Muslims in Western Media: Just to ‘Like’ or Dare to ‘Share’?

Our Finnish Youth UPF team was invited to participate in the Islamic Media Conference Finland 2014, which took place in Technopolis, Helsinki on the 27th of September. The topic of the conference was Intermediate Islamic Media, and the discussion focused on the role of Islam in Western mainstream media and consequent effects on integration of Muslims in Europe. photoThe aim of the conference was to strengthen relations between Islamic media and the official media institutions in Finland and Europe, and to participate in the building of a future image of Islam in Western media. We got to listen to the insights of various well-known speakers from around the world and to present our organization and views on the subject discussed.

The speech by Youth UPF Finland was given by our director, Hakim Salem, and the title was “Islam and Social Media: Initiate, Like and Share”. Salem presented a short video about UPF and then carried on to address challenges in gaining accurate and verified information on Islam despite the growing accessibility to social media. He stated that our organisation considers lack of communication and mutual understanding a cause for islamophobia. photo (2)To overcome this problem, Salem suggests intercultural youth dialogues, encouraging global citizenship and enhancing pluralism within both European and Muslim communities. He states that Youth UPF is willing to network with Muslim youth organisations, and when it comes to media and social media in particular, he faces the audience with a question: ‘It is not enough to like Muslim events. The question is, will you share it with your network?’

Islamophobia and the role of media are topics that came up in almost every speech. Mustafa Assyed Issa, Head of Media Department in Islamic Society of Sweden, talked about Islam in European media, and differentiated between the ‘media Muslim’ and the real Muslim. He noted that repetition in media creates stereotypes and journalists should be more educated on islamophobia itself. The Chairman of Islamic Council of Finland, Anas Hajjr, called for the activity of Muslims in Finland in his speech about the image of Islam in Western media. He sees the need for more Muslim professionals in media, more youth dialogues and activity, more publications on Islam, faster reactions to society and more proactivity among the Muslims of Finland. Related to this, Juha Rekola, representative of the Union of Journalists in Finland points out a new possibility for Muslims on the field of media. He states that the Union of Journalists has changed its’ entry requirements and positions within the union are now more accessible to ethnic minorities.  Moreover, if not within the mainstream media, Muslims should try and co-operate with the main media, suggests George Hourany, from Al Jazeera Channel. He advises minority media to take positive success stories and approach bigger media with a human aspect. photo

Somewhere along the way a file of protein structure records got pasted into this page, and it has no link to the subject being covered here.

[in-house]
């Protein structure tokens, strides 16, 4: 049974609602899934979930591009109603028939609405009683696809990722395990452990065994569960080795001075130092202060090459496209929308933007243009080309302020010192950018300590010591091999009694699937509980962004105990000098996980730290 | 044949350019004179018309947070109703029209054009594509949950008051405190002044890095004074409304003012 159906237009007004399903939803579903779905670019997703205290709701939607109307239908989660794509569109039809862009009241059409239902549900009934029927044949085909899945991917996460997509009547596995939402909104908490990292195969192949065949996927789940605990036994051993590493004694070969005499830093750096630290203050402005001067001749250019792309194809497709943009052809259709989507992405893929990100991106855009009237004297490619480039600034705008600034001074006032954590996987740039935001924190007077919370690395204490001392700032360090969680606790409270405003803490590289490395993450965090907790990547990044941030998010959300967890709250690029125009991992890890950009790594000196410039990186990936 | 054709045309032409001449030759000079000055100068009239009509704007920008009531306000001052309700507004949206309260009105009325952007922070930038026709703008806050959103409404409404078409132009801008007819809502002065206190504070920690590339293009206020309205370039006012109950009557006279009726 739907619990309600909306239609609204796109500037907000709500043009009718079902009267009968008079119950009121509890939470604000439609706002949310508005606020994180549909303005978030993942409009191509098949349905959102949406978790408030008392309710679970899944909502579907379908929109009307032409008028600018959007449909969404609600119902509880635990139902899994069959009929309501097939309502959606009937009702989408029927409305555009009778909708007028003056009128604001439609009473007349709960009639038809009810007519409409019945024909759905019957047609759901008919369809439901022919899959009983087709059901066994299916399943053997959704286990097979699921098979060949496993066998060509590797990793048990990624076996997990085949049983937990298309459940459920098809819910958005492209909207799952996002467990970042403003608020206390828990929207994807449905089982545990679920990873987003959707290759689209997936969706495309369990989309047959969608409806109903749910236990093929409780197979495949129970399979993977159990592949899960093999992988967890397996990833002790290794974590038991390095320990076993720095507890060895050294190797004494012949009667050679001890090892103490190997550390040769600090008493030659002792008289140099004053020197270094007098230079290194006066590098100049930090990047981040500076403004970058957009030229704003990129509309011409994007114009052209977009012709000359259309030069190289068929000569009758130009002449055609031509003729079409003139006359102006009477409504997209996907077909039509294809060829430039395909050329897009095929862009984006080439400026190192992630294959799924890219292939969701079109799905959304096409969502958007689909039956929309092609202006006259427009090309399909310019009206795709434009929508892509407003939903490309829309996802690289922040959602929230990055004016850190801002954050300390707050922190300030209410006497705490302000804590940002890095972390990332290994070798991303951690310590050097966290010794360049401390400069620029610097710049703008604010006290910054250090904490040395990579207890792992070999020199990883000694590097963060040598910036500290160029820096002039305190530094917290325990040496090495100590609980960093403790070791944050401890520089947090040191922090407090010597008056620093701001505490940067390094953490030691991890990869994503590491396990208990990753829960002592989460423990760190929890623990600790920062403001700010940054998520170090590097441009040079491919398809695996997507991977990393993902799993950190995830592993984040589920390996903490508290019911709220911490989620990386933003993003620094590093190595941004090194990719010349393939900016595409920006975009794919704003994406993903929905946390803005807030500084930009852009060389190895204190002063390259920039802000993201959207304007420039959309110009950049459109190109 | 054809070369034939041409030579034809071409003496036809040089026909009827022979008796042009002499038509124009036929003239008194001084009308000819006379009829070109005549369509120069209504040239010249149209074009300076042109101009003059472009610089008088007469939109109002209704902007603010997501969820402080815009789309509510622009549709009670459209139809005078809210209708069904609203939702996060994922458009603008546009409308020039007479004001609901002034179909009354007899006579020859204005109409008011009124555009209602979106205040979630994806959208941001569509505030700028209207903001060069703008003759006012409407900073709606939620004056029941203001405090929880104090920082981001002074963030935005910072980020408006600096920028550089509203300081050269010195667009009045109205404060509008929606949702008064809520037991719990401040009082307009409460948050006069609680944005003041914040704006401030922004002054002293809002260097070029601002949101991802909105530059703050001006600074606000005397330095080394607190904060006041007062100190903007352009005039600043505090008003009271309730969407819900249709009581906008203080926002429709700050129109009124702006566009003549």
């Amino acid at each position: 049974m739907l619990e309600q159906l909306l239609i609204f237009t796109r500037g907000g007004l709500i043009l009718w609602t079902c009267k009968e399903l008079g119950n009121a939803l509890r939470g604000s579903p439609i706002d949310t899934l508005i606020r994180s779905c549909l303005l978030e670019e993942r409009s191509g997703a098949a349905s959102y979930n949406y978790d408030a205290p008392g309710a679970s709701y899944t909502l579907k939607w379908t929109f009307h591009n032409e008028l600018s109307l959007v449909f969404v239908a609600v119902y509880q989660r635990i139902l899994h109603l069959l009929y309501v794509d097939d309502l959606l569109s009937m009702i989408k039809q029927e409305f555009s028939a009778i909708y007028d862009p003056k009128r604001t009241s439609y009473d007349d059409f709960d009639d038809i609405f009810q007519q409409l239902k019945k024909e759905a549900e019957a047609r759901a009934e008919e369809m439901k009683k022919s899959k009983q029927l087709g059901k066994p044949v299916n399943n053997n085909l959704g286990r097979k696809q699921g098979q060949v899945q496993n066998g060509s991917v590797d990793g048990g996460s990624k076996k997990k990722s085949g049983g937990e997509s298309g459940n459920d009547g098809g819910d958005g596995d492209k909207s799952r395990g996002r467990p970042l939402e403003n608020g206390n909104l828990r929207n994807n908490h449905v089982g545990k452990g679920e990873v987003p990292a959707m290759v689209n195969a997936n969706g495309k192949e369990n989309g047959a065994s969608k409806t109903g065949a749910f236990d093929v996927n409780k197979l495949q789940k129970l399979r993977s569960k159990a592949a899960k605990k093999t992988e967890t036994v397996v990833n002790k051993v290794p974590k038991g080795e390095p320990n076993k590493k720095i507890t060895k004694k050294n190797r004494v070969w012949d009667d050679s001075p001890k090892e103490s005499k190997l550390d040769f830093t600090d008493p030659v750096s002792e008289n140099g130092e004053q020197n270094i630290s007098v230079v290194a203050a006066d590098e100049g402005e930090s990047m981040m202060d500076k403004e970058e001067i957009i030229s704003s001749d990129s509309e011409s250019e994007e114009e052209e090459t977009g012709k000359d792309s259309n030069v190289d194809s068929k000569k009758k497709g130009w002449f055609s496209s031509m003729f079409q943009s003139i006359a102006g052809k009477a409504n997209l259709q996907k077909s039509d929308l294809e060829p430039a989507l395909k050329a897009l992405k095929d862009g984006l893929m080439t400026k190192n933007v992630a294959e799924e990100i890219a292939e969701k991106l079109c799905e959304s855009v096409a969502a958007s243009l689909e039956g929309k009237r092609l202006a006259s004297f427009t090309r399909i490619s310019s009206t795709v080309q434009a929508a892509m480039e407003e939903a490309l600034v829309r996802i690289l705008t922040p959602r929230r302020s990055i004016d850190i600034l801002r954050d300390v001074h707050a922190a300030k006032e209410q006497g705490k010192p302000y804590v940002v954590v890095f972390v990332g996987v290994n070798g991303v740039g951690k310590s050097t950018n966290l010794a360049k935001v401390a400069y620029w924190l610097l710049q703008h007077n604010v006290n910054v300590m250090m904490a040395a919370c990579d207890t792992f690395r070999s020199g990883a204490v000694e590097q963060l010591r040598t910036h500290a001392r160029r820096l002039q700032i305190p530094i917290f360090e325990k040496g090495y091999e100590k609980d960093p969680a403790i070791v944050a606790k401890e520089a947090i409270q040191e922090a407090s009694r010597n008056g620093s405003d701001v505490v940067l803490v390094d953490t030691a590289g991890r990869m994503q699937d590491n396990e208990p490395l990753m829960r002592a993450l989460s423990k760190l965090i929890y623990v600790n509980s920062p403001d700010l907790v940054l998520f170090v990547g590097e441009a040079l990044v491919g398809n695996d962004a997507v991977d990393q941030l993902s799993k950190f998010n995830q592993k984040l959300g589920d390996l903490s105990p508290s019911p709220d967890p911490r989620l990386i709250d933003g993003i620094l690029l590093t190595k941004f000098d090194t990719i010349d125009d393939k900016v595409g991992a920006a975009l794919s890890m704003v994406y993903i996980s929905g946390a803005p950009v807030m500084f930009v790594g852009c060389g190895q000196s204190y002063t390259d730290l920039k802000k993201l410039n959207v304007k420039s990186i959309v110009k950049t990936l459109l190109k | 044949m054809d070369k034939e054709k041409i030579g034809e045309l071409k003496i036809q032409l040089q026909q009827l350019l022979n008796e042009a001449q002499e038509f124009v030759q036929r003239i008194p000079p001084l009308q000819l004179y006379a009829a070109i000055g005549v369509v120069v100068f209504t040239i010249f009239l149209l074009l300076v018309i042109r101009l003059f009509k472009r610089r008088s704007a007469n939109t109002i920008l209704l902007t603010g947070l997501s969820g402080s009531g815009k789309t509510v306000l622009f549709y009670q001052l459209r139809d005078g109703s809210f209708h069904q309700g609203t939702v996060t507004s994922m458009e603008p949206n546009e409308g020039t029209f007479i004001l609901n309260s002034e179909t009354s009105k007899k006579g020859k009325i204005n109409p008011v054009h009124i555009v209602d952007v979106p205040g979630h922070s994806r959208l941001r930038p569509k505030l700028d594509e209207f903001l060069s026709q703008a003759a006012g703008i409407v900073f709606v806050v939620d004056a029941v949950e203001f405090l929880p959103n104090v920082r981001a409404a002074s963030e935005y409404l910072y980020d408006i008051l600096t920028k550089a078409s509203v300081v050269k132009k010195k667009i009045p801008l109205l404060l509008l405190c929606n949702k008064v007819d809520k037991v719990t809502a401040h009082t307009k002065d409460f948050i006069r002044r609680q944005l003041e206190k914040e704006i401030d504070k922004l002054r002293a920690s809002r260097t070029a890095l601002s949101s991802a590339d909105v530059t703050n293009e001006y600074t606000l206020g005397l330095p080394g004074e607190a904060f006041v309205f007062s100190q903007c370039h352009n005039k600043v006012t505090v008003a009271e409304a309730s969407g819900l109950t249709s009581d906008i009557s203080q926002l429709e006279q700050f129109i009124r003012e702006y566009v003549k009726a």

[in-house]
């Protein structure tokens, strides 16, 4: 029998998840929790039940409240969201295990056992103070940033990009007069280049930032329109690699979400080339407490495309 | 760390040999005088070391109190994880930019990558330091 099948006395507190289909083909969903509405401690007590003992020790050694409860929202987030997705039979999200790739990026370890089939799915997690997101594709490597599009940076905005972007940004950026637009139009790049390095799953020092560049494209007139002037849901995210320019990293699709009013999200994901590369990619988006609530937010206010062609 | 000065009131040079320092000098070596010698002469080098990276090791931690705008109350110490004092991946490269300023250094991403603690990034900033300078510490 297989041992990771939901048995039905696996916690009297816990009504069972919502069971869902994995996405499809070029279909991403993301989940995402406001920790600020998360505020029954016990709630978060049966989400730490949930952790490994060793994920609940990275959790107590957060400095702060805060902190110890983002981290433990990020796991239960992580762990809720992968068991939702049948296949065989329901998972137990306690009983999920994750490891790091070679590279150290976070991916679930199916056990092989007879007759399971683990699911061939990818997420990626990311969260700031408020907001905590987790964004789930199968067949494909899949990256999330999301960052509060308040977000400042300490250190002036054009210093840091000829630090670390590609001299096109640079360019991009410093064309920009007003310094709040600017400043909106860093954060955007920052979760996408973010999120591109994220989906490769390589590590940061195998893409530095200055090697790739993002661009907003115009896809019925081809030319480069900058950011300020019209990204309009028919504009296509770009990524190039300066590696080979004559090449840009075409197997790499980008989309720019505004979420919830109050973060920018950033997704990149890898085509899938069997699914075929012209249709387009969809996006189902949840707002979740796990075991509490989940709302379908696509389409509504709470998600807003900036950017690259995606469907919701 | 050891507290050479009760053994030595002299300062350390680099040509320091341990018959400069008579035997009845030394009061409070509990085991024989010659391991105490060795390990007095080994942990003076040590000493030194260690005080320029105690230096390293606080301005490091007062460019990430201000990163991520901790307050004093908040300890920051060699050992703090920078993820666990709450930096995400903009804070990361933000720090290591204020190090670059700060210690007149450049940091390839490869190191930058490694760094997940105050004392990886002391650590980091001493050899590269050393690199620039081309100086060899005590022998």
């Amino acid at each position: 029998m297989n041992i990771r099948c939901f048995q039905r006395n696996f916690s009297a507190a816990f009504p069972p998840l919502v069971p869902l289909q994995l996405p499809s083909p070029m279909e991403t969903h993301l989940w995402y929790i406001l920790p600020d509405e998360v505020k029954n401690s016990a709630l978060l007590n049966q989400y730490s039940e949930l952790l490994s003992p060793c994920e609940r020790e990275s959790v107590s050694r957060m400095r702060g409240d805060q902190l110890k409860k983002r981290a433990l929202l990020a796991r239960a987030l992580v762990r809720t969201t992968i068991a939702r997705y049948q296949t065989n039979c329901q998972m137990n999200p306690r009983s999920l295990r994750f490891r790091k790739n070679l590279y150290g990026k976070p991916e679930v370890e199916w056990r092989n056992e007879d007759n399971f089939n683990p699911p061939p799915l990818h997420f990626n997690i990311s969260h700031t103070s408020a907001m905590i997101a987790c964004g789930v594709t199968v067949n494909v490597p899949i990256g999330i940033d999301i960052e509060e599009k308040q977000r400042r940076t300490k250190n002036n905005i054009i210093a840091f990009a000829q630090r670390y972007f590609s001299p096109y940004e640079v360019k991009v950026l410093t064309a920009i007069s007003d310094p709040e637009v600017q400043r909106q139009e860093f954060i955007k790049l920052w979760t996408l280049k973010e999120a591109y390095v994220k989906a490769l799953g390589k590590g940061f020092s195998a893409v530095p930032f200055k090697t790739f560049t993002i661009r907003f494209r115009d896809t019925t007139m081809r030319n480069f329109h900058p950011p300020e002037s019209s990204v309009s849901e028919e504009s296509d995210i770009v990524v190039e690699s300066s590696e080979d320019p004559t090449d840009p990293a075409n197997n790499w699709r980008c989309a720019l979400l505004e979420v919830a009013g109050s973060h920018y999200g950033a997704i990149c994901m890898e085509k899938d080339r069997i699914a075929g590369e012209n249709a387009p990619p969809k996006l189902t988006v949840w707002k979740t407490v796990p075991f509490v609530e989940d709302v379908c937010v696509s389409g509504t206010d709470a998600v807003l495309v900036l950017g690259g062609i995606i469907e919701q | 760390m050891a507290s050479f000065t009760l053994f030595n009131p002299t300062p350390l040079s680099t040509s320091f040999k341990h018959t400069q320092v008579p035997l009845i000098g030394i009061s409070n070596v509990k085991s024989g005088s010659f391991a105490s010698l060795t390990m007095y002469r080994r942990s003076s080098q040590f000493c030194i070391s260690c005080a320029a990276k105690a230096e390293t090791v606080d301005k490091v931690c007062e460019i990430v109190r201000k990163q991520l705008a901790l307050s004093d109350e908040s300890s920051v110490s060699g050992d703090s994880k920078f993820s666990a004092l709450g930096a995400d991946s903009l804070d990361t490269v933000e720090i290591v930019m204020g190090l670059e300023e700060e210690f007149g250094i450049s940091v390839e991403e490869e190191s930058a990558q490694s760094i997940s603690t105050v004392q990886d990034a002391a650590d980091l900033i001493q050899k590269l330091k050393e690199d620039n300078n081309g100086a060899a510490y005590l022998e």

The conference, in general, had a strong focus on youth. Youth organisations were called to get together to correct misconceptions of Islam. When discussing Finland, Abdi-Hakim Yasin Ararse, Head of Politics and PR in Islamic Society of Finland stated that 70 % of Muslims in Finland are under 35 year olds. Consequently, there is a strong demand for commitment to youth needs and for more youth leaders in the community. As a peace and youth organisation, Youth UPF Finland finds this of particular interest and is willing to co-operate.

Katri Olkkonen, 

Youth UPF Finland

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